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July 23, 2014
4 Min Read
The adoption rate for IPv6 has picked up dramatically in the last year. That's the good news. The bad news is that the skills of operators who have to deal with the protocol are not keeping up at all. We are in a serious situation where skills do not match operational requirements.
The hard reality is that there are nowhere near enough IPv6 trainers and educators to fulfill the inevitable demand for IPv6 expertise. This should concern both the operators of networks and the businesses that use them. The knowledge requirement for IPv6 cuts across IT disciplines: Help desk, systems, storage, databases, networking, and application developers all need to know at least something about it.
The California IPv6 Task Force that I co-chair has identified education for IPv6 as one of the key roadblocks preventing adoption of the protocol.
[IPv6 will play a big part in making IoT happen. Read IoT, IPv6 Coming To The Connected Home.]
This year one of our principal goals is to improve the education situation. One way we are accomplishing this is to encourage our IPv6 colleagues to get out on the road at major conferences to talk about IPv6.
I presented Getting Serious About IPv6: Go Big or Go Home at Interop in Las Vegas earlier this year, and I'm excited Interop invited me to New York City in October to present the session IPv6 Bootcamp: Get Up To Speed Quickly.
The goal is to continue to move the ball forward for Interop attendees and help them gain some quick, tactical knowledge about IPv6. They'll understand what IPv6 is doing, why it behaves the way it does, and what options they have to control its behavior.
IPv4 has been around for a long time. There's a large body of knowledge around operating and maintaining networks that run IPv4, and many people are comfortable with the protocol. Our challenge is to get all those people to the same comfort level with IPv6.
A single session at Interop isn't enough to learn everything about IPv6, but I hope it will be your first step to gain more skills and get more comfortable with the protocol. Perhaps it will jumpstart your interest in IPv6.
Over the years I've talked to a lot of people about why they are (or aren't) deploying IPv6. One of the biggest challenges is the lack of good educational resources. So I've put together a list of IPv6 resources, including books and websites that might help you. This isn't a complete list, but it will get you started.
In the interest of full disclosure, titles with an asterisk indicate I was either an author, a technical reviewer, or involved in the book in some way. I've listed titles by publication year starting with the most recent.
IPv6 Address Planning by Tom Coffeen (O'Reilly Media, out in late 2014) *
IPv6 Essentials, Third Edition by Silva Hagen (O'Reilly Media, 2014) *
Practical IPv6 for Windows Administrators by Ed Horley (Apress, 2013) *
Understanding IPv6, Third Edition by Joseph Davies (Microsoft Press, 2012) *
IPv6 Fundamentals: A Straightforward Approach to Understanding IPv6 by Rick Graziani (Cisco Press, 2012)
IPv6 in Enterprise Networks by Shannon McFarland, Muninder Sambi, Nikhil Sharma, and Sanjay Hooda (Cisco Press, 2011)
Planning for IPv6 by Silvia Hagen (O'Reilly Media, 2011)
Day One: Exploring IPv6 by Chris Grundermann (Juniper Networking Technologies Series, 2011)
Day One: Advanced IPv6 Configuration by Chris Grundermann (Juniper Networking Technologies Series, 2011)
IPv6 Network Administration by Niall Richard Murphy and David Malone (O'Reilly Media, 2009)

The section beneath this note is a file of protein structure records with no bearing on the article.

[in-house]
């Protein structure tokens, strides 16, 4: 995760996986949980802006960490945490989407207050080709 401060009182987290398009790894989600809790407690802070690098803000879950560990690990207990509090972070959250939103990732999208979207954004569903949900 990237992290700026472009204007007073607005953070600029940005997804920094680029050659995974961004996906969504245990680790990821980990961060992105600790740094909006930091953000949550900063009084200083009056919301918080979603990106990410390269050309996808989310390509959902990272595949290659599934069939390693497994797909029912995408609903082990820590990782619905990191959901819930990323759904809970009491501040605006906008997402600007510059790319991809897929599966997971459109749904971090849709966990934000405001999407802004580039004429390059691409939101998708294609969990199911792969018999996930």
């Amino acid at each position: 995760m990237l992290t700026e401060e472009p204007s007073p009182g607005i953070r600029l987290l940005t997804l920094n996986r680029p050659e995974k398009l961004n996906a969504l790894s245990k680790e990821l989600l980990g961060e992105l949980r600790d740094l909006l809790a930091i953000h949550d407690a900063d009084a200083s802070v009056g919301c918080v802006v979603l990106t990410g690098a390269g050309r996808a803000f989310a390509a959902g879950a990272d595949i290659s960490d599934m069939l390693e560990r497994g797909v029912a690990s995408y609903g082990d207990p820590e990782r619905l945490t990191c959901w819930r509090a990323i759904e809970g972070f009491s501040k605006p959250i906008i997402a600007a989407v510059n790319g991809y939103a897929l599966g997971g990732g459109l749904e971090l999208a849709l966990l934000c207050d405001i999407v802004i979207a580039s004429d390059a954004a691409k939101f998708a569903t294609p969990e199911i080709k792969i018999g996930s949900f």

IPv6 Security by Scott Hogg and Eric Vyncke (Cisco Press, 2008)
Deploying IPv6 Networks by Ciprian Popoviciu, Eric Levy-Abegnoli, Patrick Grossetete (Cisco Press, 2006)
Running IPv6 by Iljitsch van Beijnum (Apress, 2005) (This is an older book -- there have been a lot of updated standards since it was published -- but it's a great reference.)
Global IPv6 Strategies: From Business Analysis to Operational Planning by Patrick Grossetete, Ciprian Popoviciu, and Fred Wettling (Cisco Press, 2004)
Here are some links to excellent online content:
Best of luck in your IPv6 journey, and I hope to see you at Interop New York this fall.
In its ninth year, Interop New York (Sept. 29 to Oct. 3) is the premier event for the Northeast IT market. Strongly represented vertical industries include financial services, government, and education. Join more than 5,000 attendees to learn about IT leadership, cloud, collaboration, infrastructure, mobility, risk management and security, and SDN, as well as explore 125 exhibitors' offerings. Register with Discount Code MPIWK to save $200 off Total Access & Conference Passes.
About the Author(s)
Practice Manager, Cloud Solutions, Groupware Technology
Ed Horley is the Practice Manager for Cloud Solutions and the Practice Lead for IPv6 at Groupware Technology in the San Francisco Bay Area and is the author of Practical IPv6 for Windows Administrators from Apress. He is actively involved in IPv6 serving as the co-chair of the California IPv6 Task Force (http://www.cav6tf.org) and additionally helping with the North American IPv6 Task Force (http://www.nav6tf.org). He has presented at the Rocky Mountain IPv6 Summit, the North American IPv6 Summit, and the Texas IPv6 Summit in addition to co-chairing and presenting at the annual gogoNETLive IPv6 conference in Silicon Valley. He has also presented on IPv6 at Microsoft TechEd North America and Europe, at Cisco Live in North America and Europe, at TechMentor, and at Interop. Ed is a retired Microsoft MVP (10 years from 2004 to 2013) and has spent the last 18+ years working in networking as an IT professional. He enjoys Umpiring Women's Lacrosse when he isn't playing around on IPv6 networks. He maintains a blog at http://www.howfunky.com/ where he covers technical topics of interest to him and is on twitter at @ehorley.
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